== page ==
Brussels, 5 January 2011 — The Foundation for a Free Information Infrastructure (FFII) requests proof that the Anti-Counterfeiting Trade Agreement’s criminal measures are essential. The EU can only harmonise criminal measures if approximation of criminal laws and regulations of its Member States proves essential to ensure the effective implementation of a Union policy. The same is true for harmonisation by way of trade agreement. The FFII also requests documents which discuss the proportionality of the Anti-Counterfeiting Trade Agreement’s criminal measures.
The Anti-Counterfeiting Trade Agreement (ACTA)’s criminal measures criminalise ordinary companies and individuals. ACTA can be used to criminalise newspapers revealing a document, office workers forwarding a file and private downloaders. A whistle blower or weblog author revealing a document in the public interest, may easily be prosecutable, for instance if the webpage contains advertisements. Remixers and others sharing a file are included if there is an advantage. This advantage may be “indirect”, a concept the FFII believes to be too unclear to incorporate in criminal law: it may be fulfilled by others. ACTA is not limited to large scale activity, as claimed earlier by the Commission. There is no de minimis exception either.
FFII analyst Ante Wessels: “The criminal measures are intrusive. The Treaties demand proof that these measures are essential, we want to see this proof. If the measures are essential, the Commission should have negotiated them. If they are not, the EU Commission and Parliament cannot give consent to ACTA including criminal measures.”
The Commission left the Parliament in the dark about the criminal measures, it repeatedly answered questions with: “The relevant provisions of ACTA were negotiated by the rotating EU Presidency on behalf of the EU Member States. Therefore, the Presidency is best placed to respond to this question.”
Ante Wessels: “The Commission is the guardian of the Treaties, it has to take its responsibility and provide proof the measures are essential. Without proof, the EU cannot ratify ACTA’s criminal measures.”
1. At the end of September 2007, the Commission launched a questionnaire addressed to the Member States in order to conduct a study on the situation of the intellectual property legislation in the Member States. See Reply P-0541/2008 from Commission http://www.europarl.europa.eu/sides/getAllAnswers.do?reference=P-2008-0541&language=EN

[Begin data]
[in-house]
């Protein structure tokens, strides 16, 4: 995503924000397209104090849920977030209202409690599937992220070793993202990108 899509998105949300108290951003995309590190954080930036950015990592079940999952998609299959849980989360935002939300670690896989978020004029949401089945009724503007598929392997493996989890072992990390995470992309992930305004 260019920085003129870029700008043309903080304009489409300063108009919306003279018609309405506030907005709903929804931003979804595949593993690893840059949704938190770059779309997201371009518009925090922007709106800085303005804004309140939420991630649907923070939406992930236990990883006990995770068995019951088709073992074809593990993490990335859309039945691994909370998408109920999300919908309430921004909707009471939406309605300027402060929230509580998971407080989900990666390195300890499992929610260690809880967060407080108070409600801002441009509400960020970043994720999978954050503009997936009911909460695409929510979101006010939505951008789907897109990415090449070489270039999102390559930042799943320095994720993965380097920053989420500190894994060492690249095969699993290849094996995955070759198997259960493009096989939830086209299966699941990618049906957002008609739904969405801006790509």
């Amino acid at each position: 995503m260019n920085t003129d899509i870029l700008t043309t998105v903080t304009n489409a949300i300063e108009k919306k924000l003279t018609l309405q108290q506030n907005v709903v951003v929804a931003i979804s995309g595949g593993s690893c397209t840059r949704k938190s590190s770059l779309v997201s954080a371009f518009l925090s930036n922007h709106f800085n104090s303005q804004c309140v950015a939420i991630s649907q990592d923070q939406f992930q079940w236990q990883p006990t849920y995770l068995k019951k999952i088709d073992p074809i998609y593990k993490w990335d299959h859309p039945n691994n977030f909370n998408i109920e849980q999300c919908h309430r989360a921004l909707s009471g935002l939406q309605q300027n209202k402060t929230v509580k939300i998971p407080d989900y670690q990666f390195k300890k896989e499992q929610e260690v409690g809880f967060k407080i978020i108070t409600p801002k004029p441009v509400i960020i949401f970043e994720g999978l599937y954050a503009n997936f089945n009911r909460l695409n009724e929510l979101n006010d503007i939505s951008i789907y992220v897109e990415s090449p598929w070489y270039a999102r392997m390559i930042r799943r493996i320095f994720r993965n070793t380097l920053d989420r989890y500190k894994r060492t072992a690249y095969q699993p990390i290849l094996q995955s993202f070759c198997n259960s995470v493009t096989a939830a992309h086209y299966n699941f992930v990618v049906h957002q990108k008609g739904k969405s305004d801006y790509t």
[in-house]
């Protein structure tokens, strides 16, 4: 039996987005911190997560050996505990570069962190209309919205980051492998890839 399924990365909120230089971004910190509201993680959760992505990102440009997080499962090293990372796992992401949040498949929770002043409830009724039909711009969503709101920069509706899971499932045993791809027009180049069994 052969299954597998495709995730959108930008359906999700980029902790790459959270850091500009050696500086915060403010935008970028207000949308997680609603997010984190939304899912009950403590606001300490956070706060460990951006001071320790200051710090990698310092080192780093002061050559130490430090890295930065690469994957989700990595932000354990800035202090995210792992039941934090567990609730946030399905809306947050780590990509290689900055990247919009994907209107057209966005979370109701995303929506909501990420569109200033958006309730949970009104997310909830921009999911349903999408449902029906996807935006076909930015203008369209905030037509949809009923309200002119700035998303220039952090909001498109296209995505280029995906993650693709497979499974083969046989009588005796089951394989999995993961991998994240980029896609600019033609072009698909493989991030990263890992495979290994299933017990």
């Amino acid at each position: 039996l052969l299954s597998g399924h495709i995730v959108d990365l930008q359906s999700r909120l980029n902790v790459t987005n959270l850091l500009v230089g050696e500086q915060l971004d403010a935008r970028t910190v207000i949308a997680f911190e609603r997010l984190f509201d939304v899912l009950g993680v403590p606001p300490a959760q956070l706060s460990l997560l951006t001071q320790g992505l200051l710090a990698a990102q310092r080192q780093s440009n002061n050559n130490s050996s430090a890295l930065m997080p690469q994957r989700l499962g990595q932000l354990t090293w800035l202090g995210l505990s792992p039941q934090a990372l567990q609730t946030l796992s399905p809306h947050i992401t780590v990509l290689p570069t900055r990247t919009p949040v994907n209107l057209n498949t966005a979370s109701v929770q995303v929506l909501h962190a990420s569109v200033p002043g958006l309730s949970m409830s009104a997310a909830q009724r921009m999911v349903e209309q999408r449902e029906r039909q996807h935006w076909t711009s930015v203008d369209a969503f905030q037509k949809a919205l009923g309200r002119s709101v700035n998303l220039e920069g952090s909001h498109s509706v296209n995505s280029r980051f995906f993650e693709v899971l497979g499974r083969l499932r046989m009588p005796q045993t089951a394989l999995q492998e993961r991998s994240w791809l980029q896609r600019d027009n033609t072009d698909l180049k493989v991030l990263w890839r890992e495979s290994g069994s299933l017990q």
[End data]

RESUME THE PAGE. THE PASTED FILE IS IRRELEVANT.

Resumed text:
I would like to receive the questionnaire, the answers given by the Member States and study, conclusions, etc and other documents relevant to this study.
2. I would like to receive documents which discuss whether approximation of criminal laws and regulations of the Member States proves essential to ensure the effective implementation of the Union policy with regards to intellectual property rights. (Compare art 83.2 TFEU)
3. I would like to receive documents which discuss the proportionality of the Anti-Counterfeiting Trade Agreement’s criminal measures.
Behind closed doors, the European Union, United States, Japan and other trade partners are negotiating the Anti-Counterfeiting Trade Agreement. ACTA will contain new international norms for the enforcement of copyrights, trade mark rights, patents and other exclusive rights.
The EU power to negotiate criminal measures in trade agreements is not unlimited. The criminal measures in trade agreements are limited by the same rules that limit the power to make internal EU legislation. Art 207.6 TFEU: “The exercise of the competences conferred by this Article in the field of the common commercial policy shall not affect the delimitation of competences between the Union and the Member States, and shall not lead to harmonisation of legislative or regulatory provisions of the Member States in so far as the Treaties exclude such harmonisation.”
The Treaty of Lisbon entered into force on 1 December 2009. The EU is competent to make criminal law. Criminal IP measures have to be based on art 83.2 TFEU: “If the approximation of criminal laws and regulations of the Member States proves essential to ensure the effective implementation of a Union policy in an area which has been subject to harmonisation measures, directives may establish minimum rules with regard to the definition of criminal offences and sanctions in the area concerned. Such directives shall be adopted by the same ordinary or special legislative procedure as was followed for the adoption of the harmonisation measures in question, without prejudice to Article 76.”
FFII Office Berlin
Malmöer Str. 6
Fax Service: +49-721-509663769
Email: office (at) ffii.org
The FFII is a not-for-profit association, dedicated to the development of information goods for the public benefit, based on copyright, free competition, and open standards. More than 1,000 members, 3,500 companies and 100,000 supporters have entrusted the FFII to act as their voice in public policy questions concerning exclusion rights in data processing.